How Rural Electrification In Bolivia Has Become A New Source Of Income For Women
According to historical data, Italy was the birthplace of ice cream, at least as we know it. The first famous ice cream parlor was inaugurated in Paris in the late 17th century, although there are theories that suggest the first ice cream dates to 2000 BC and was based on something similar to rice and other spices that were kept under snow.
In Puerto Villazón, also known as El Cafetal, a community in the Bolivian Amazon located in the department of Beni, the first ice cream shop was not opened until 2021. Vanessa Camacho, a young woman who had migrated to the city, decided to return to her hometown to open the ice cream shop when electricity finally arrived.
The lack of electricity, both in Puerto Villazón and other communities in Beni, limited the economic for women. The main activities were related to rubber extraction or fishing – traditionally male-dominated occupations.
“Electricity makes things much easier for us because here, most of the workers are men. But now, with powerelecricity, many women are encouraged to start their own businesses … and women are beginning to open their businesses.”
Vanessa Camacho, owner of the first ice cream ship in Puerto Villazón
Electricity has also created new opportunities and value chains for products like fish. A simple freezer extends their, shelf life and commercial value. Fishermen like Fausto can now catch and sell more fish because they have a place to store it for a longer time.
In Bolivia, the coverage of electric service between 2006 and 2021 increased from 89% to 99.1% in urban areas, and from 37% to 81.5% in rural areas. However, in some departments of the Bolivian Amazon, such as Beni, the rural electrification rate reaches only 70%.
Beni is one of the nine departments of Bolivia located in the central-northern part of the country. It is the second largest department but also the second with the lowest population density, with only 3 inhabitants per square kilometer. Its vast territory and scattered inhabitants make it challenging to provide basic needs such as access to electricity for nearly rural 200,000 families that lack power.
Faced with the challenge of reaching communities in hard-to-reach areas, three populations in Beni - El Remanso, Puerto Villazón, and Cerro San Simón - not only have access to electricity but also have clean and renewable energy through hybrid plants with photovoltaic panels and battery banks that operate 24 hours a day, seven days a week.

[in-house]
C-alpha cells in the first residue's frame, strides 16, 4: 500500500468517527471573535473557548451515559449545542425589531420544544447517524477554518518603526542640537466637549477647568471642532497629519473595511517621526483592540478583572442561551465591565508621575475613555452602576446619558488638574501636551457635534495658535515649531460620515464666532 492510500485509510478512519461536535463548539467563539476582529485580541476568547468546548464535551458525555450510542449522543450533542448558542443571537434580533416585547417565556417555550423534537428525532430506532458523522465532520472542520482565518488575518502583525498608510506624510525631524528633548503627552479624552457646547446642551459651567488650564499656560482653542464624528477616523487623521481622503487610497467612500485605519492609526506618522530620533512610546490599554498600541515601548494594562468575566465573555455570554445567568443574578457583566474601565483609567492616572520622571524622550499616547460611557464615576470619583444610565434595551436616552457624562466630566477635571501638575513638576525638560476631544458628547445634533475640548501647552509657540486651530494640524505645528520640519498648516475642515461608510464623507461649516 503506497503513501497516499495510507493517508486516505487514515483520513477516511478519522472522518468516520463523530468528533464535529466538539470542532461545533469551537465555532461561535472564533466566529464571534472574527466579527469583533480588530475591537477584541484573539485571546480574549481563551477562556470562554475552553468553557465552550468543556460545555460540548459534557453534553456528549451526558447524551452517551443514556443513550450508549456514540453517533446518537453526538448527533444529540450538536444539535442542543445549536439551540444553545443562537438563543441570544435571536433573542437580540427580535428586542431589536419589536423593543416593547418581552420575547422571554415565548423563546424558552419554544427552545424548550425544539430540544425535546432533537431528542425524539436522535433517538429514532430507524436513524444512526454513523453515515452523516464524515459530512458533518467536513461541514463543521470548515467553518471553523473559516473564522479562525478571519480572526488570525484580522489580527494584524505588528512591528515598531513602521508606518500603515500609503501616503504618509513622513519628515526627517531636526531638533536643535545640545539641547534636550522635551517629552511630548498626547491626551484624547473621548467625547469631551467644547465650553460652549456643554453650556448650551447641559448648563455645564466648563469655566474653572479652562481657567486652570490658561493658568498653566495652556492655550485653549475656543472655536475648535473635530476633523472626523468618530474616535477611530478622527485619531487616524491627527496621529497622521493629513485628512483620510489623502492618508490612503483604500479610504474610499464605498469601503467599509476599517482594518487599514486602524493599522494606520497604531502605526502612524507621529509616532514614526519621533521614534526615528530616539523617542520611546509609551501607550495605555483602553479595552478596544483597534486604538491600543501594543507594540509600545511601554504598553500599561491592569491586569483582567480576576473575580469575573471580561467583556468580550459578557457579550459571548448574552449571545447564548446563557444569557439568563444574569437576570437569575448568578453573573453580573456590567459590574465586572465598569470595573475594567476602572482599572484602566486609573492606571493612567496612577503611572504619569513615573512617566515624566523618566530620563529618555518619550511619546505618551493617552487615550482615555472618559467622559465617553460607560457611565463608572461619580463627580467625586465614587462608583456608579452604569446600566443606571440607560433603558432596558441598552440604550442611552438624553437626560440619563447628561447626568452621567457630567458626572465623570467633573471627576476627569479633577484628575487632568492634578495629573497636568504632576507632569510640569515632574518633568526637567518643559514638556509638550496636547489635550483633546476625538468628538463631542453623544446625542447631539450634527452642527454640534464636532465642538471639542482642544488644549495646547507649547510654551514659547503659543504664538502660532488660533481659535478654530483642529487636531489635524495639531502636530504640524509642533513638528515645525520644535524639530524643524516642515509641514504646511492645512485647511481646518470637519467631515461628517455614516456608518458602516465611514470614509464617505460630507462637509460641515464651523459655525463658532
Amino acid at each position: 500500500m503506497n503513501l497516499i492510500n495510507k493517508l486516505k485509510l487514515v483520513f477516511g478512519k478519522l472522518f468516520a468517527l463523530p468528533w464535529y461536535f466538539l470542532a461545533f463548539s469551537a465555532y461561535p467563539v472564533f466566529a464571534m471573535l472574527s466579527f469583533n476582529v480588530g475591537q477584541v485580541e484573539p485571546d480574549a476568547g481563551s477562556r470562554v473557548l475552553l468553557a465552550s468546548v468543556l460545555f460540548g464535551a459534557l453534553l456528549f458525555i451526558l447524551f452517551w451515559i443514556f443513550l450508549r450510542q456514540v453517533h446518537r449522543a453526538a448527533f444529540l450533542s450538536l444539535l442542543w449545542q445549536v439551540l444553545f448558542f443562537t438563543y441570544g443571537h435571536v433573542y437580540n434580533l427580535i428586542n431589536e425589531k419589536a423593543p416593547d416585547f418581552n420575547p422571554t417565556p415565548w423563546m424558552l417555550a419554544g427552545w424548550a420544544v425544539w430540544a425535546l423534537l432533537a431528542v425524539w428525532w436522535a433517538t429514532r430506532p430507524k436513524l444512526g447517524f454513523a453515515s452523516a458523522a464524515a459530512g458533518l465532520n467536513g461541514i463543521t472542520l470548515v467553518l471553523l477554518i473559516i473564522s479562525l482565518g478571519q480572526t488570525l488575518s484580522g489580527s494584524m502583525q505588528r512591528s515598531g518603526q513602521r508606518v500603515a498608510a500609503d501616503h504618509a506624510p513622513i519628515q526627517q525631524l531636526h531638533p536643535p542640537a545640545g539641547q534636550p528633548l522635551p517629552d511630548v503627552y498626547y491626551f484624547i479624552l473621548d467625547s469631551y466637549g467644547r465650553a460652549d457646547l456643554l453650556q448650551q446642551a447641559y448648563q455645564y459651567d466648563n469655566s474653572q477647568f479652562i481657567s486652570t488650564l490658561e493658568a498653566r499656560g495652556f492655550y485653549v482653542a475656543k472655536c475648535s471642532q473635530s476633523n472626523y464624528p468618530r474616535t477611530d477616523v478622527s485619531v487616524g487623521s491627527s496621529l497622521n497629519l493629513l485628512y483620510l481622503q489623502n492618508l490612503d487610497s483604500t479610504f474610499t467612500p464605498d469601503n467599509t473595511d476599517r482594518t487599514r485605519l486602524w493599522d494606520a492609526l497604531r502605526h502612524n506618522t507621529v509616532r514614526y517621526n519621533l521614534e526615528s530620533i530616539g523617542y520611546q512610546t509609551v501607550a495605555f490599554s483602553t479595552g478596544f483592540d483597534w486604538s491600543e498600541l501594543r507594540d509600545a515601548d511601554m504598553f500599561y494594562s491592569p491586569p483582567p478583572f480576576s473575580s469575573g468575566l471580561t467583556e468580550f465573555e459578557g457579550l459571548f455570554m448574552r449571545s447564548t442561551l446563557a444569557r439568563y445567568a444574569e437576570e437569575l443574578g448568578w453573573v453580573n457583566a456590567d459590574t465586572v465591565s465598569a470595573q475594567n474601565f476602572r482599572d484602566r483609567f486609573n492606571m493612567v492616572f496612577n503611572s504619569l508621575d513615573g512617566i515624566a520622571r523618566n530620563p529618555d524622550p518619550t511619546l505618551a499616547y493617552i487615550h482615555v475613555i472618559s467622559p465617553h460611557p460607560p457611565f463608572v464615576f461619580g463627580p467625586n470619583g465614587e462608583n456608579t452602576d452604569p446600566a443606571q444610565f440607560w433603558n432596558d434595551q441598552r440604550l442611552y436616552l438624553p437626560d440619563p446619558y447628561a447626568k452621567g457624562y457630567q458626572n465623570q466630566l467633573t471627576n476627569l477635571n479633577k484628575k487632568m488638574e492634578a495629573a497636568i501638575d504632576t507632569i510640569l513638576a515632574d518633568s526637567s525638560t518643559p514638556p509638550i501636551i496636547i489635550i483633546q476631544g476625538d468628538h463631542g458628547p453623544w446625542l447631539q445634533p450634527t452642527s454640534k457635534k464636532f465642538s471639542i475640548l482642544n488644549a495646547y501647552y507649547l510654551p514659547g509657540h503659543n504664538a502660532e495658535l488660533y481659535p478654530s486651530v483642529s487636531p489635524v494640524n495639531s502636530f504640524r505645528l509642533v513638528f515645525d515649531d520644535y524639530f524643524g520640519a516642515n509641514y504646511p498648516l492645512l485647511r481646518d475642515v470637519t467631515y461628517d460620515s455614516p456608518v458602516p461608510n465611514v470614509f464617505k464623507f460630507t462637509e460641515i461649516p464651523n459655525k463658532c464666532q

Juana Suruly remembers when there was no electricity. She keeps her artisanal lamp as a souvenir, a milk can with a wick that was fueled with diesel to light up her home when natural light faded. Even when generators arrived, these communities only had electricity for about three hours a day.
Solutions that contribute to the transition of the energy matrix in the country
Before the hybrid plants, the beneficiary communities consumed around 35,000 to 40,000 liters of diesel per year, and that consumption has now been reduced by 90%. Diesel in Bolivia is a subsidized fuel that needs to be transported from the interior of the country and, besides being one of the major carbon dioxide emitters, its combustion produces harmful gases for health.
The hybrid plants installed in the communities of Puerto Villazón, El Remanso, and Cerro San Simón have photovoltaic panels, lithium battery banks, and a backup diesel generator that only operates when demand is excessive.
“Achieving universal access to electricity is fundamental to eliminating poverty. Electricity is a catalyst to improving people’s living conditions and creating income opportunities in rural areas.”
Edwin Malagón, senior energy specialist, IDB
Rural electrification programs financed by the Inter-American Development Bank (IDB) aim not only to guarantee access to quality service but also to promote decentralized solutions that reach the most remote communities. Bolivia is also transitioning to a clean and renewable energy matrix, allowing families to enjoy longer days full of economic opportunities that don’t vanish when the sun sets.
“Who would have thought," said Vanessa, pondering the paradox, "I have the first ice cream shop in Puerto Villazón, where my best allies are heat and electricity.”